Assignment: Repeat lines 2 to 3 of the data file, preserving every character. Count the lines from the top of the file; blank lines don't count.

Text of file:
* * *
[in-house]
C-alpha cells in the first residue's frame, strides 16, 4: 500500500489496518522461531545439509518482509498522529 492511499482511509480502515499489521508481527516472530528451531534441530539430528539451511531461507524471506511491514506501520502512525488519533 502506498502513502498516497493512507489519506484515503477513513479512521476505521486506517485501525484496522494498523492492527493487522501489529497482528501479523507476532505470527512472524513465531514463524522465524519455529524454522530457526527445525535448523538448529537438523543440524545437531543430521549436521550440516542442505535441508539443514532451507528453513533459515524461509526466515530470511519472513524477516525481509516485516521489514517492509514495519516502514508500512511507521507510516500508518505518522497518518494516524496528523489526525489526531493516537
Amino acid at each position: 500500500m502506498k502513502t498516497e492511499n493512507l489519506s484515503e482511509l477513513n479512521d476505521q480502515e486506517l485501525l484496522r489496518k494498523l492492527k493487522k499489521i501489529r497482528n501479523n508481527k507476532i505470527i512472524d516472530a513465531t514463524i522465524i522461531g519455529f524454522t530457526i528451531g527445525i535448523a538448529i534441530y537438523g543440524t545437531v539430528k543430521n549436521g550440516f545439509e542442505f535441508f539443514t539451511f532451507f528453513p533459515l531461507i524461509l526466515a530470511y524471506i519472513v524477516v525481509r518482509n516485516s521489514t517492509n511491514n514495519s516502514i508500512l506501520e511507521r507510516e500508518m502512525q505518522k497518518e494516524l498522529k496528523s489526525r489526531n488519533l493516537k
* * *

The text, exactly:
C-alpha cells in the first residue's frame, strides 16, 4: 500500500489496518522461531545439509518482509498522529 492511499482511509480502515499489521508481527516472530528451531534441530539430528539451511531461507524471506511491514506501520502512525488519533 502506498502513502498516497493512507489519506484515503477513513479512521476505521486506517485501525484496522494498523492492527493487522501489529497482528501479523507476532505470527512472524513465531514463524522465524519455529524454522530457526527445525535448523538448529537438523543440524545437531543430521549436521550440516542442505535441508539443514532451507528453513533459515524461509526466515530470511519472513524477516525481509516485516521489514517492509514495519516502514508500512511507521507510516500508518505518522497518518494516524496528523489526525489526531493516537
Amino acid at each position: 500500500m502506498k502513502t498516497e492511499n493512507l489519506s484515503e482511509l477513513n479512521d476505521q480502515e486506517l485501525l484496522r489496518k494498523l492492527k493487522k499489521i501489529r497482528n501479523n508481527k507476532i505470527i512472524d516472530a513465531t514463524i522465524i522461531g519455529f524454522t530457526i528451531g527445525i535448523a538448529i534441530y537438523g543440524t545437531v539430528k543430521n549436521g550440516f545439509e542442505f535441508f539443514t539451511f532451507f528453513p533459515l531461507i524461509l526466515a530470511y524471506i519472513v524477516v525481509r518482509n516485516s521489514t517492509n511491514n514495519s516502514i508500512l506501520e511507521r507510516e500508518m502512525q505518522k497518518e494516524l498522529k496528523s489526525r489526531n488519533l493516537k